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Proceedings of Symposium on Energy Engineering in the 21<sup>st</sup> Century (SEE2000) Volume I-IV

ISSN:
1-56700-132-7 (Print)

NEAR-WALL MODELING OF TURBULENT HEAT TRANSFER WITH DIFFERENT PRANDTL NUMBERS

C. Y. Zhao
Mechanical Engineering Department The Hong Kong Polytechnic University Hung Horn, Kowloon, Hong Kong

Ronald M. C. So
Dept. of Mech. Engineering, Arizona State University, Tempe, AZ 85287; Department of Mechanical Engineering, The Hong Kong Polytechnic University, Hung Horn, Kowloon, Hong Kong

Abstract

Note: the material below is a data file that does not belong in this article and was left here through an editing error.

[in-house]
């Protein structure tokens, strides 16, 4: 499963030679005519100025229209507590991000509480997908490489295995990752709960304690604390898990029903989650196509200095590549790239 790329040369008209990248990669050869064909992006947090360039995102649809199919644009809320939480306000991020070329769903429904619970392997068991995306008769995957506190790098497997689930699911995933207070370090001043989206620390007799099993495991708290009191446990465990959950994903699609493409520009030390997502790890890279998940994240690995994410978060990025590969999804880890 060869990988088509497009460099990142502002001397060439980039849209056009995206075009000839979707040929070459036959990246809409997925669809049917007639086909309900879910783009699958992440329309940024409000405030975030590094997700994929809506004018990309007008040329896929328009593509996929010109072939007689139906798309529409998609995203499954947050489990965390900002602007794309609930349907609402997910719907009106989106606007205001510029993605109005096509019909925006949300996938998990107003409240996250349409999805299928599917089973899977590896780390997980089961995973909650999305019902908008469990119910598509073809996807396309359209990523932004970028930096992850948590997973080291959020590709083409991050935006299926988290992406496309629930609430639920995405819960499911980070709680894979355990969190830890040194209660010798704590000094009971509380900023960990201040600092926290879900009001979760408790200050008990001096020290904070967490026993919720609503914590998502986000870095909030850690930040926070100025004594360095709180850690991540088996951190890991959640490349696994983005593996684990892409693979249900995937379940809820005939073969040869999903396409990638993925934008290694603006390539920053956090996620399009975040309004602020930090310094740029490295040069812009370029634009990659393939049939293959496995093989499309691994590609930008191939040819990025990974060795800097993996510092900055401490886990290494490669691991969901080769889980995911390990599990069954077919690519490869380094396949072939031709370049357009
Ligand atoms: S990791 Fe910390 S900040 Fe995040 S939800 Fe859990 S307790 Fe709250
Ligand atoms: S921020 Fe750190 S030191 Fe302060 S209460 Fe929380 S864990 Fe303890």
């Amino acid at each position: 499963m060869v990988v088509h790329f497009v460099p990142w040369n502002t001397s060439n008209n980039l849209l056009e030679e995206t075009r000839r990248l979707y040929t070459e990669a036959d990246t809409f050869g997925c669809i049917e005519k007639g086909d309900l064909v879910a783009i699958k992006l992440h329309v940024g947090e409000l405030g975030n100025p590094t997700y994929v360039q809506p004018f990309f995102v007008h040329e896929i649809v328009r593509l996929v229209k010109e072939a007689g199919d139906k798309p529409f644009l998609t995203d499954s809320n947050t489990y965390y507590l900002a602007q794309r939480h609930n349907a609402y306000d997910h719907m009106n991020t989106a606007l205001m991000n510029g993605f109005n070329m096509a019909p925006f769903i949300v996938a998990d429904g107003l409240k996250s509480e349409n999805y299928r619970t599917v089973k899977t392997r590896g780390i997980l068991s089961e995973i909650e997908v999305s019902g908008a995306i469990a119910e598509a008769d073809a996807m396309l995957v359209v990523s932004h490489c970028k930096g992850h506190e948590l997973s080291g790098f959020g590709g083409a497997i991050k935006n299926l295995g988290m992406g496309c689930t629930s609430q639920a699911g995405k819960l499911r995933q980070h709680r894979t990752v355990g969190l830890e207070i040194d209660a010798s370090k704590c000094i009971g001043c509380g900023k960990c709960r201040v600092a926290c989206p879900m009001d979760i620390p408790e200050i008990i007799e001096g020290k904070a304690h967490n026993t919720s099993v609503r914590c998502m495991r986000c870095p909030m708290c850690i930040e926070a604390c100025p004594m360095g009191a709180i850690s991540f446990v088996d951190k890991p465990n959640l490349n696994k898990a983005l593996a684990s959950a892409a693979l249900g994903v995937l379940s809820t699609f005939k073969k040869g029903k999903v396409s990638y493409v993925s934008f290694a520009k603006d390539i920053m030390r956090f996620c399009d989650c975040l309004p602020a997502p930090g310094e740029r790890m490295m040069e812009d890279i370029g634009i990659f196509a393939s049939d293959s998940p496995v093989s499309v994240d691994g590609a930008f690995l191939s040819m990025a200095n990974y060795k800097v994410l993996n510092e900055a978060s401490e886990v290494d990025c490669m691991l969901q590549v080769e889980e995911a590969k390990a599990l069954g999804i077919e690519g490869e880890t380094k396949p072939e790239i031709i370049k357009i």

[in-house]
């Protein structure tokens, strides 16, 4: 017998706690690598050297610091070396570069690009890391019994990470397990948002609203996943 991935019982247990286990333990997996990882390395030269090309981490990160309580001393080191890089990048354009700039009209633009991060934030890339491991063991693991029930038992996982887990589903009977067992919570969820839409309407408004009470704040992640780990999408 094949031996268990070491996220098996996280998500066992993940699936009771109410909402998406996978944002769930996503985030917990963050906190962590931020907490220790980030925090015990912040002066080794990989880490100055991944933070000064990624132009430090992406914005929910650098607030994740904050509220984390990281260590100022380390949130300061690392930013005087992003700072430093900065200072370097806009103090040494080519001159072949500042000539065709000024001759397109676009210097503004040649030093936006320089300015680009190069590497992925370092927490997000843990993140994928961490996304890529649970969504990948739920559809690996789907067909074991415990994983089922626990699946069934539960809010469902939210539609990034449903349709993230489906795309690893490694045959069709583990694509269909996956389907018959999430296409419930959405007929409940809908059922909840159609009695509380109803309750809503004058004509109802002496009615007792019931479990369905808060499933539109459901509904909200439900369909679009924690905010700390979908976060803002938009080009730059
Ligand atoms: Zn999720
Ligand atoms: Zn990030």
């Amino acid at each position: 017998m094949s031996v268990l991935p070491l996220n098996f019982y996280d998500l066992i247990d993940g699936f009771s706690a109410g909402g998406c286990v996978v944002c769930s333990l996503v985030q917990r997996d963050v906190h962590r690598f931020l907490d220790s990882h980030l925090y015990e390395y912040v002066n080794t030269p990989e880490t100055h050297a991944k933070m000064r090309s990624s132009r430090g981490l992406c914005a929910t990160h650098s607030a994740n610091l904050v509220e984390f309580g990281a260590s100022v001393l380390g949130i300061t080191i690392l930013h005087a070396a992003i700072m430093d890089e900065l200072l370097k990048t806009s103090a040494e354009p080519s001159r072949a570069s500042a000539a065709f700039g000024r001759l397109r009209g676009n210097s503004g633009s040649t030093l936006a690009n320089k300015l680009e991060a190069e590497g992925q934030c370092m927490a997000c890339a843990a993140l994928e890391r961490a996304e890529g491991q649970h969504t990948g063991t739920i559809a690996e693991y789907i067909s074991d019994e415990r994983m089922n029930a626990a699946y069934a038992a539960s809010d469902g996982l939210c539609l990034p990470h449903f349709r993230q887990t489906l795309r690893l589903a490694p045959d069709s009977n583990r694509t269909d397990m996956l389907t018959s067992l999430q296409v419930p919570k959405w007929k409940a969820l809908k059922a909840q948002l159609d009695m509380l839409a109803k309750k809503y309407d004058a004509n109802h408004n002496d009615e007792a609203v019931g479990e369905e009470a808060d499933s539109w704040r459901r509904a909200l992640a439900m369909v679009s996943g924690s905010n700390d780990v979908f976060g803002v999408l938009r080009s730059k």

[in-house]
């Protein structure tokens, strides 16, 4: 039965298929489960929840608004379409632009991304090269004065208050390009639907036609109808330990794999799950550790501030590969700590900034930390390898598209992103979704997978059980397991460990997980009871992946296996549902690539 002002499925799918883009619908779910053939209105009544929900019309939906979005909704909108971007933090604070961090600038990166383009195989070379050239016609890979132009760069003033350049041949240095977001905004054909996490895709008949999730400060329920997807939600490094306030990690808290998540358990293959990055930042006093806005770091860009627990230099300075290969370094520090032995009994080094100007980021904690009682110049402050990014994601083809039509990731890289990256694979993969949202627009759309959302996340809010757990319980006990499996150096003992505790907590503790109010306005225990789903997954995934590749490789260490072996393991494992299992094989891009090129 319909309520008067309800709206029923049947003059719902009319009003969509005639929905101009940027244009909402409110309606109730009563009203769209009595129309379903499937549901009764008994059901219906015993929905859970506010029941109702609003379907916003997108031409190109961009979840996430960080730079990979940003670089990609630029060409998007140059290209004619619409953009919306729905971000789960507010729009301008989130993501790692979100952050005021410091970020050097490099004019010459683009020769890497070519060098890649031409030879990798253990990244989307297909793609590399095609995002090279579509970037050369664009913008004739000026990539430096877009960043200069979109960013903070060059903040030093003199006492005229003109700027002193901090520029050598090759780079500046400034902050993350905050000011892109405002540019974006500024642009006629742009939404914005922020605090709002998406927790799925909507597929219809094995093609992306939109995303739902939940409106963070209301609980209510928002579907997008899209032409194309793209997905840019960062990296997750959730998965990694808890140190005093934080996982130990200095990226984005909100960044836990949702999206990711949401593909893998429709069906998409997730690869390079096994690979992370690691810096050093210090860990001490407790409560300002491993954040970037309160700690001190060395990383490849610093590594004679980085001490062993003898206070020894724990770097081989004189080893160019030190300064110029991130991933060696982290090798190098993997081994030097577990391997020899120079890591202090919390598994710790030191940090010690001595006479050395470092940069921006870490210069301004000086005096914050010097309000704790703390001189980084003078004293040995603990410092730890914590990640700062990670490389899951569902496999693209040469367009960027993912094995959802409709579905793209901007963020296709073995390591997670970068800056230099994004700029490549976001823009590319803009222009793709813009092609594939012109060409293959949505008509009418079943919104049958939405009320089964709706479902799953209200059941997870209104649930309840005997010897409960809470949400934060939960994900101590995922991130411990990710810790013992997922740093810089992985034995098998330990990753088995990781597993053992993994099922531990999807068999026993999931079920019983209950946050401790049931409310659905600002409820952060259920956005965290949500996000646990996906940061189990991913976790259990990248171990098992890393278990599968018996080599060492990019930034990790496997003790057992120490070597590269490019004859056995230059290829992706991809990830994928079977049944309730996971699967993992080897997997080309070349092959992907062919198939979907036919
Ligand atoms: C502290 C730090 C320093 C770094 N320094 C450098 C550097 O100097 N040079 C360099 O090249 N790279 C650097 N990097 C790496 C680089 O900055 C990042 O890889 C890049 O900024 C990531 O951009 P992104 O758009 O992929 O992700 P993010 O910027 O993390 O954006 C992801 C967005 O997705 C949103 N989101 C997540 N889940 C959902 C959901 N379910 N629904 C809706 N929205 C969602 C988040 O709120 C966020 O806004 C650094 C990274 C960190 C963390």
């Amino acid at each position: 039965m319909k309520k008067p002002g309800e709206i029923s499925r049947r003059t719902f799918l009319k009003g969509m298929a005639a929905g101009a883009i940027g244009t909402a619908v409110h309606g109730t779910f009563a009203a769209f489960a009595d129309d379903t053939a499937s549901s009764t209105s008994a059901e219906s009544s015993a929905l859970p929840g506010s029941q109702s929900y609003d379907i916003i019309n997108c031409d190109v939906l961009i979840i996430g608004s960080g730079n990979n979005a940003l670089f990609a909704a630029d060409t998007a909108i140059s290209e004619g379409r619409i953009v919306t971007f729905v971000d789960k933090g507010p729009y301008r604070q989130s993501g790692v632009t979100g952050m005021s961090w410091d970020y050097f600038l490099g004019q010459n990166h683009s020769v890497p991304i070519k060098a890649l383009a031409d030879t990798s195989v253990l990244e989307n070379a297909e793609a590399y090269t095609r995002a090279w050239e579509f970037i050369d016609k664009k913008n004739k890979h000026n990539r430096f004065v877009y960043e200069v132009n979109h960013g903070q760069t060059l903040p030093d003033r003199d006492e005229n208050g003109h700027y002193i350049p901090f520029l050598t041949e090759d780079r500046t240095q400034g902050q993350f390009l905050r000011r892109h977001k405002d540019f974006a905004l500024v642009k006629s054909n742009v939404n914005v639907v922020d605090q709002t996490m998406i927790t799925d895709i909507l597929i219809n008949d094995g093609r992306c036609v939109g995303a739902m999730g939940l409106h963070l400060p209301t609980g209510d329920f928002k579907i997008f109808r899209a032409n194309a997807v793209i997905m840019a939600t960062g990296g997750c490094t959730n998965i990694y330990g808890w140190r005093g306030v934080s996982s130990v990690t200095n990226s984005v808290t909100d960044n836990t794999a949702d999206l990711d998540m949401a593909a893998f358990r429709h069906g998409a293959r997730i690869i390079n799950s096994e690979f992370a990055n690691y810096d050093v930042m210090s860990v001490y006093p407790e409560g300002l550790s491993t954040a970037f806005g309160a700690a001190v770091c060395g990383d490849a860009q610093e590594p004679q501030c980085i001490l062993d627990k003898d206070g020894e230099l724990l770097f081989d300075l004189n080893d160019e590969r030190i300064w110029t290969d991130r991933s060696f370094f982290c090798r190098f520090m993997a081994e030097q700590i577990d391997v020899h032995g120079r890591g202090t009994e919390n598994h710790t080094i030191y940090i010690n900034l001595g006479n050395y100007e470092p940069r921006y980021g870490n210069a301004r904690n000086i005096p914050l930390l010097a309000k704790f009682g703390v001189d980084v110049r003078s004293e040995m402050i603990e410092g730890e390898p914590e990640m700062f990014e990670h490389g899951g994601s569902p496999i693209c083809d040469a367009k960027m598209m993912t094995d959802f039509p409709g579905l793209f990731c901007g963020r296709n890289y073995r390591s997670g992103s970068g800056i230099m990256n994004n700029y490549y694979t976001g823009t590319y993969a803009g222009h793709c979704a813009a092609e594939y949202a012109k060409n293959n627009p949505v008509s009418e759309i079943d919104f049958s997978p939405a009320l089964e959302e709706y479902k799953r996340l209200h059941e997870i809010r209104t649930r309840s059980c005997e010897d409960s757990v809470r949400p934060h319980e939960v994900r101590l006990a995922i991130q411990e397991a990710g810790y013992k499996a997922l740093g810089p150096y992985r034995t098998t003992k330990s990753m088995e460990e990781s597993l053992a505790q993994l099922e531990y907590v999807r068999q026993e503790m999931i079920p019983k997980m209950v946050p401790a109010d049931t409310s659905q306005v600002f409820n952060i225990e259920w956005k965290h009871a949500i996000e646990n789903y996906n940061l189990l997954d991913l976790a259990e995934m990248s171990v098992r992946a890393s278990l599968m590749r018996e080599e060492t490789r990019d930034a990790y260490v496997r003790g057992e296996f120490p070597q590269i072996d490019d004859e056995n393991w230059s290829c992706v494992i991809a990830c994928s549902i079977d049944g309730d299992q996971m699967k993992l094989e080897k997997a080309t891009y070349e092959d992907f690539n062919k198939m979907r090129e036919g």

Near-Wall modeling of the turbulent temperature field is much more complicated, because the boundary conditions are not as well defined as those for the velocity field. Up to now, most computational and theoretical investigations are still based on the hypothesis of a constant turbulent Prandtl number in order to remove the uncertainty of the turbulent temperature boundary condition. However, strictly speaking, the physical arguments for these assumptions are applicable only for fluids whose Prandtl number, Pr, is approximately 1. Near-wall asymptotes of the turbulence statistics show that these properties are Pr dependent. Another difficult in the modeling of near-wall heat transfer is the irregular geometries often encountered in heat transfer problems. If the heat-flux models fail to reflect the Pr dependence and are geometry dependent, they would not be able to replicate the thermal asymptotes correctly as a wall is approached. The main objective of this paper is to develop a geometry independent near-wall two-equation heat-flux model for fluids with different Pr. In this paper, a geometry independent near-wall Reynolds stress turbulence model and the proposed two-equation heat-flux model are used to calculate heat transfer problems. As a first attempt, the proposed model is validated against fully developed turbulent channel flow with variable Pr. The mean temperature, turbulent kinetic energy, temperature variance, heat flux and the time scale ratio together with the near-wall characteristics are calculated and compared with direct numerical simulation (DNS) data. Good correlation with data is obtained.